The Dragons of Babel by Michael Swanwick
Tor, New York, 2007
From my TBR pile.
I first learned of Michael Swanwick through his collection of stories The Dog Said Bow-Wow, and had wanted to read a longer work. I picked up The Dragons of Babel at one of my favorite used bookstores and decided to read it for the Once Upon A Time VI challenge. I was swept into the story after the first couple of pages.
This is adult fantasy, dark and mixed with mythic elements, a strange and wonderful blend of techno-steam punk and magic that takes place just over the border in post-industrial Fäerie.
A war-dragon crashes outside a small village and drags itself into town. There the dragon finds himself a “lieutenant”, a boy named Will, and slowly insinuates himself into his brain. Will, surrounded by ancient healers and truth-tellers, eventually leaves the village, crosses a war-ravaged land and comes to the city of Babel and to the magnificent Tower. There, with the help of hustlers and haints, he struggles to find his true place.
….He was still staring at the undulating land, feeling small and unimportant and quietly excited. Fear mingled in him with desire. With every passing mile, he experienced a growing emptiness, a gathering of tension, a profound desire to be rewritten that was so strong as to almost be a prayer: Great Babel, mother of cities, take me in, absorb me, dissolve me, transform me. For just this once, let one plus one equal two. Make me into someone else. Make that someone everything I am not. By the axe and the labrys, amen.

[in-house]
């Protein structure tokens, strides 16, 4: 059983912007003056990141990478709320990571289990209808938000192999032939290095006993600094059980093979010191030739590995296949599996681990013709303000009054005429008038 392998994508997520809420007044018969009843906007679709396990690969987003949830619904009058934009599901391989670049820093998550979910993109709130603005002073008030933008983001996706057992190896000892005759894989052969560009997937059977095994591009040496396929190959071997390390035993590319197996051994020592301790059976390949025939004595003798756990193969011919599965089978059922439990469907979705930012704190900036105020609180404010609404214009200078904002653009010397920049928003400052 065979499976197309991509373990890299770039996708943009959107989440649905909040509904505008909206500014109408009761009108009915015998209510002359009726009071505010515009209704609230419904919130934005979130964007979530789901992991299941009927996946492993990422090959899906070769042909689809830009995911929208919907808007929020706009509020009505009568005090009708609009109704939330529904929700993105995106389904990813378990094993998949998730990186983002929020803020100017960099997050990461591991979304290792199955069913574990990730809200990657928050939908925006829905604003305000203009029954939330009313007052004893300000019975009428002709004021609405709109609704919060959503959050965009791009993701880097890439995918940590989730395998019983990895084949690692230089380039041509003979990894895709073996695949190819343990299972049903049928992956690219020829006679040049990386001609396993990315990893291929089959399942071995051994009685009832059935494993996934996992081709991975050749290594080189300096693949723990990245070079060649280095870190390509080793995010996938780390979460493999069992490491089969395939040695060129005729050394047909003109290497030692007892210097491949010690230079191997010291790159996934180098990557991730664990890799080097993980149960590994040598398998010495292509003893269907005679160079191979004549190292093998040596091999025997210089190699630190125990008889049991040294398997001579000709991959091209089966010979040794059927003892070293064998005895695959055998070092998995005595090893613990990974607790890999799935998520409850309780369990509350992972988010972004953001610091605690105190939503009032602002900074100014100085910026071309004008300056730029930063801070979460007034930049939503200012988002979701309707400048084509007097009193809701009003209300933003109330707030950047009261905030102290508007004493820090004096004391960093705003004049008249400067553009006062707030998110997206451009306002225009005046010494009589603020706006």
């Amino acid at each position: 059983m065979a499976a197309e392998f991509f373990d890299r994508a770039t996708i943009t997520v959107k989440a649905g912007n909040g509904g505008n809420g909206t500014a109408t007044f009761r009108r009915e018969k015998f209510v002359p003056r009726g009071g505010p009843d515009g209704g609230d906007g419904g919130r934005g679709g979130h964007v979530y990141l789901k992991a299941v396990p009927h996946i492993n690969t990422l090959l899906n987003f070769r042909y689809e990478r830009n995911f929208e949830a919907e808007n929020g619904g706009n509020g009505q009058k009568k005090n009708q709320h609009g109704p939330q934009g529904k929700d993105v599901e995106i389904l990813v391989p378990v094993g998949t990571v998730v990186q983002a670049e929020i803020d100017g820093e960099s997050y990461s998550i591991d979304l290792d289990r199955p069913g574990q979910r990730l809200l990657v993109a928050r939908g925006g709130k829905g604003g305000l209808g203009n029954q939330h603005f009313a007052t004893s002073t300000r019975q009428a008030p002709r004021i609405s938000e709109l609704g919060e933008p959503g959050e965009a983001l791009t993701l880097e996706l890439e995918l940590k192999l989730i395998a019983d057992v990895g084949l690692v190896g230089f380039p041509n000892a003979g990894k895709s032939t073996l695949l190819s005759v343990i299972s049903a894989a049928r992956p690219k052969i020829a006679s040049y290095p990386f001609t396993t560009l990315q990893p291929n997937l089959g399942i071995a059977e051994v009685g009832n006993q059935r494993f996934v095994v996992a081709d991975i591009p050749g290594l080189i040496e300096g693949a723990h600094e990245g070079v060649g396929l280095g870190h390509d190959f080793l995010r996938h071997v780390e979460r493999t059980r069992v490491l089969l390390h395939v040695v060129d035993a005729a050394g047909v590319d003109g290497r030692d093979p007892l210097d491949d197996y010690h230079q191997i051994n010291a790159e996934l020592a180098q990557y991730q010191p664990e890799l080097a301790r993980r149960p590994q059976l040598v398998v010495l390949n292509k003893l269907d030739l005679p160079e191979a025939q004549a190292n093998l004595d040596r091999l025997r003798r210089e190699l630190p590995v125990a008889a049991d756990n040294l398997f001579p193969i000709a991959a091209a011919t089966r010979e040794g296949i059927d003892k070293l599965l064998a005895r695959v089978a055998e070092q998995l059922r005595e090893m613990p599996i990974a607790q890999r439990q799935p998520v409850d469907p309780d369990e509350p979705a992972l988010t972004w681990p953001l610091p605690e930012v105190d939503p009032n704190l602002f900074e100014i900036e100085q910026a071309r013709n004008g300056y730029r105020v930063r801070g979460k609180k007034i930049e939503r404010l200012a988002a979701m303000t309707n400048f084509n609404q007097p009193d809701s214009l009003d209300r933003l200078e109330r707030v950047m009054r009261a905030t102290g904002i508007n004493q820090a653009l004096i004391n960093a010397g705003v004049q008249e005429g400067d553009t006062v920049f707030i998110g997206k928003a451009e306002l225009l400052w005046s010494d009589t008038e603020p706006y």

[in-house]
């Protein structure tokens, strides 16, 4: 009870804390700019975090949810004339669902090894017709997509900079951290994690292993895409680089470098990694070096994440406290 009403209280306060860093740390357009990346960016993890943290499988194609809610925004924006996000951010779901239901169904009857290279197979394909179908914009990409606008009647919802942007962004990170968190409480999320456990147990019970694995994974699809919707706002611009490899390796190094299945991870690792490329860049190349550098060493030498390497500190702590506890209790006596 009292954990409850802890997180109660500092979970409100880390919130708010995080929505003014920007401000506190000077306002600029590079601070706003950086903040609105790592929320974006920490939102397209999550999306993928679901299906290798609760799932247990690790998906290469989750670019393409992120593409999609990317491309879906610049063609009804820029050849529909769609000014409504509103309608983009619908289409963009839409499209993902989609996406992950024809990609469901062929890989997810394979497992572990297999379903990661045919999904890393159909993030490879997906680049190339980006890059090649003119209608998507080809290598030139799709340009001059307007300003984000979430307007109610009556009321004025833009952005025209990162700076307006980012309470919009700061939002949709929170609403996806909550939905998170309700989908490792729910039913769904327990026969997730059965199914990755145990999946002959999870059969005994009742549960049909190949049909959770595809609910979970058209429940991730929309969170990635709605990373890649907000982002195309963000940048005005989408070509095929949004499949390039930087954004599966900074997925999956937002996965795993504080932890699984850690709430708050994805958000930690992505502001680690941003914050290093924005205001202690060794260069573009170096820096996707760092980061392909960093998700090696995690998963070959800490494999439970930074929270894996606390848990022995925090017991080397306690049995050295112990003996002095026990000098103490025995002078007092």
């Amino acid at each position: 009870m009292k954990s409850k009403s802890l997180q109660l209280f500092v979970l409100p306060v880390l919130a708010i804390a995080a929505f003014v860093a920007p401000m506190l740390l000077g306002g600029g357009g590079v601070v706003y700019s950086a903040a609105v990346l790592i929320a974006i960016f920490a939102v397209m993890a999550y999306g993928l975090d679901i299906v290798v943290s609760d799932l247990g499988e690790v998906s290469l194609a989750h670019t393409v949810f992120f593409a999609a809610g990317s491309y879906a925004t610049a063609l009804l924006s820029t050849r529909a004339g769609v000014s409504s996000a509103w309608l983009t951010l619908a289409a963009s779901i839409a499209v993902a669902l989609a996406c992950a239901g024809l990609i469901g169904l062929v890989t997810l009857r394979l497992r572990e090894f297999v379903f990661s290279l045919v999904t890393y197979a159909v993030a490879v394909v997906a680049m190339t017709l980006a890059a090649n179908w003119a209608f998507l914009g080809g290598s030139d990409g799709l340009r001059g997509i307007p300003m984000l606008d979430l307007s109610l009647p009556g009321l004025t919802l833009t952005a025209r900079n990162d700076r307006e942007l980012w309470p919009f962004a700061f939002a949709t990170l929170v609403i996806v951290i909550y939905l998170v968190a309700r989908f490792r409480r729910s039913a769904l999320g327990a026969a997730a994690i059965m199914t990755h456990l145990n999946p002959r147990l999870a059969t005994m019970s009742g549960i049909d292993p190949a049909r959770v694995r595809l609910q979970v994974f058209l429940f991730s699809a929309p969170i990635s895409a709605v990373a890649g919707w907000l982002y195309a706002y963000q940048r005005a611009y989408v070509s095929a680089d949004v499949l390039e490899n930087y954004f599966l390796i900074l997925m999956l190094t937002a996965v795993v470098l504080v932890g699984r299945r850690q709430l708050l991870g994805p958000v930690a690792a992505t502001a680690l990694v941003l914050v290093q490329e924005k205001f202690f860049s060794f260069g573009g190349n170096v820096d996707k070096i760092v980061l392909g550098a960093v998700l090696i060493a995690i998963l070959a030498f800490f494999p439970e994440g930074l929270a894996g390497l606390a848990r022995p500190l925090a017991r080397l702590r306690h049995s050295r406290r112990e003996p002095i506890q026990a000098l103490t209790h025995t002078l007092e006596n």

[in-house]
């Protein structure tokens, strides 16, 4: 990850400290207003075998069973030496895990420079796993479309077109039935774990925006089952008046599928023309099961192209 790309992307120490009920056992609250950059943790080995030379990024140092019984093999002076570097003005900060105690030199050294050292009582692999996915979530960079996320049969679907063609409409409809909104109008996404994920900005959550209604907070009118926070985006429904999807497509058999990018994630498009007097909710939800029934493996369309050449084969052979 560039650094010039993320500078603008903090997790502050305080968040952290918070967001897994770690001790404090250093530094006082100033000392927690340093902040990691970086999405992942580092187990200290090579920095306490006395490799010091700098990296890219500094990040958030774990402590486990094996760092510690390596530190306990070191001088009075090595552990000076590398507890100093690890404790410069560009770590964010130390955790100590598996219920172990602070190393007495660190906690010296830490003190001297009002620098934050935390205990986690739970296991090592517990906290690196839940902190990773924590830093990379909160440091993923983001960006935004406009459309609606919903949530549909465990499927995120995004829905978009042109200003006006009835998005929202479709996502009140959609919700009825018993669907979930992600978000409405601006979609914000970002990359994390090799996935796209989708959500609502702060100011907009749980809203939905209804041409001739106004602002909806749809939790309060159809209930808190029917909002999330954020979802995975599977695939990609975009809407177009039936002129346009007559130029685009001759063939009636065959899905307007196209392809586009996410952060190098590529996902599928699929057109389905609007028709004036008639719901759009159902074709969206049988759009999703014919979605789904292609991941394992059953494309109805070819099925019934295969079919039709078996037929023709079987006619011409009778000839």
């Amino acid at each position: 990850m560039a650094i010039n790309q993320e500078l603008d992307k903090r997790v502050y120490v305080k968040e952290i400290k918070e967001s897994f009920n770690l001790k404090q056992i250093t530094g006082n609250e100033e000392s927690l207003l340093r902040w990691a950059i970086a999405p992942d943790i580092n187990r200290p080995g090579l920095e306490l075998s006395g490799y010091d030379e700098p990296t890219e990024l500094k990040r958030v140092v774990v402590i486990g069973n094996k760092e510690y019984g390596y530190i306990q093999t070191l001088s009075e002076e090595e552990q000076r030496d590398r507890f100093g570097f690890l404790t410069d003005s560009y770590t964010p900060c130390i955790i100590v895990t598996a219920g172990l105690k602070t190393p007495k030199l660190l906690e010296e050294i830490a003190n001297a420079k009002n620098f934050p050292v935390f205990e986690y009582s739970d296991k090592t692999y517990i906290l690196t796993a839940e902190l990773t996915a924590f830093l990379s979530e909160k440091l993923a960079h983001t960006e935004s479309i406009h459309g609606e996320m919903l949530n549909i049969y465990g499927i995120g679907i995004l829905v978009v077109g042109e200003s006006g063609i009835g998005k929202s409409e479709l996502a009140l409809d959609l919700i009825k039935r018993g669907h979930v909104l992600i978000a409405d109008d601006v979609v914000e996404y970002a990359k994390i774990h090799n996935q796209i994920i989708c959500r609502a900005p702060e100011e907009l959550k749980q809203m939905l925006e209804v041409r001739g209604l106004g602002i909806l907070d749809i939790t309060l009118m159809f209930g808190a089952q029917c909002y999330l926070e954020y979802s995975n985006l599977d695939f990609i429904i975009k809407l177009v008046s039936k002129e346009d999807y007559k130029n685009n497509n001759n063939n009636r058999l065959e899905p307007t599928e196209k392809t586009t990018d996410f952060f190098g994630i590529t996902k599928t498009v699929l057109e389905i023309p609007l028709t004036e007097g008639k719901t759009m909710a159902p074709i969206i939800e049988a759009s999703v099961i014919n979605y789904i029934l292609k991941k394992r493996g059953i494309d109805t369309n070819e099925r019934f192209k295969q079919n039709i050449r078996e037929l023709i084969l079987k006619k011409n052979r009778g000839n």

All prayers were dangerous. Either they were answered or they were not, and there was no telling which outcome would produce the greater regret. But they were necessary as well, for they suggested a way out of the unendurable present…from pages 96/97.
Swanwick manages to mix fäery tradition with police, gangsters and corrupt politicians. This strange brew never seems odd or forced. The tower is filled with bureaucrats, the streets with whores and thieves. Babylon is a mix of ancient city and twenty-first century Gotham. Will encounters Centaurs, Giants and a beautiful elf girl riding a Hippogryph. This novel is a great read for those seeking well-written, intellectually dense and rowdy fantasy. The story takes place in a universe first visited in The Iron Dragon’s Daughter. I want to read that book and anything else by this fine author.